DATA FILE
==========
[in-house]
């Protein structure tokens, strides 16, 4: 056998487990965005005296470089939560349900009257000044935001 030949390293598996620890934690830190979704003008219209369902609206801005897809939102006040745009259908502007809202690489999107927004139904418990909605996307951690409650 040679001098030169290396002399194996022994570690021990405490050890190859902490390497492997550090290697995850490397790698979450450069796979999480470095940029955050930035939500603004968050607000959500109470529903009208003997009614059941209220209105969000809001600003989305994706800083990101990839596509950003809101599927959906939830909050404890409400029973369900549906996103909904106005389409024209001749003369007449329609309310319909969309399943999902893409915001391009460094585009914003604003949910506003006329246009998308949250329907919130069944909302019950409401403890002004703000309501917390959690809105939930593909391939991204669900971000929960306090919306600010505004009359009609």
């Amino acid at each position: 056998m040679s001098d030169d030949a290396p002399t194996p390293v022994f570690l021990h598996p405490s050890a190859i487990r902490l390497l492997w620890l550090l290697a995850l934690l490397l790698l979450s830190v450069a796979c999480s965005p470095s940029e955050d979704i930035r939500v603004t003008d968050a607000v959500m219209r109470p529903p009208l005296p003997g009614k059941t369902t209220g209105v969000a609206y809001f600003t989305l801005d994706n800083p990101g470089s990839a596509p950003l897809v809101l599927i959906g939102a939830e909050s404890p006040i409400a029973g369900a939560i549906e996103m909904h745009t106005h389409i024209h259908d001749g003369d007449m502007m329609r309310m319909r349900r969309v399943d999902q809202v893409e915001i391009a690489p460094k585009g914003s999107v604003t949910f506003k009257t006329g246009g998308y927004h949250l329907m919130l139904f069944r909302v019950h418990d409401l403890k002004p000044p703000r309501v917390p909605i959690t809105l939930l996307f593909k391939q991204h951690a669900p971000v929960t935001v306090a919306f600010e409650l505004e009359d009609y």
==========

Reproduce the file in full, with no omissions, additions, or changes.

[in-house]
């Protein structure tokens, strides 16, 4: 056998487990965005005296470089939560349900009257000044935001 030949390293598996620890934690830190979704003008219209369902609206801005897809939102006040745009259908502007809202690489999107927004139904418990909605996307951690409650 040679001098030169290396002399194996022994570690021990405490050890190859902490390497492997550090290697995850490397790698979450450069796979999480470095940029955050930035939500603004968050607000959500109470529903009208003997009614059941209220209105969000809001600003989305994706800083990101990839596509950003809101599927959906939830909050404890409400029973369900549906996103909904106005389409024209001749003369007449329609309310319909969309399943999902893409915001391009460094585009914003604003949910506003006329246009998308949250329907919130069944909302019950409401403890002004703000309501917390959690809105939930593909391939991204669900971000929960306090919306600010505004009359009609």
């Amino acid at each position: 056998m040679s001098d030169d030949a290396p002399t194996p390293v022994f570690l021990h598996p405490s050890a190859i487990r902490l390497l492997w620890l550090l290697a995850l934690l490397l790698l979450s830190v450069a796979c999480s965005p470095s940029e955050d979704i930035r939500v603004t003008d968050a607000v959500m219209r109470p529903p009208l005296p003997g009614k059941t369902t209220g209105v969000a609206y809001f600003t989305l801005d994706n800083p990101g470089s990839a596509p950003l897809v809101l599927i959906g939102a939830e909050s404890p006040i409400a029973g369900a939560i549906e996103m909904h745009t106005h389409i024209h259908d001749g003369d007449m502007m329609r309310m319909r349900r969309v399943d999902q809202v893409e915001i391009a690489p460094k585009g914003s999107v604003t949910f506003k009257t006329g246009g998308y927004h949250l329907m919130l139904f069944r909302v019950h418990d409401l403890k002004p000044p703000r309501v917390p909605i959690t809105l939930l996307f593909k391939q991204h951690a669900p971000v929960t935001v306090a919306f600010e409650l505004e009359d009609y």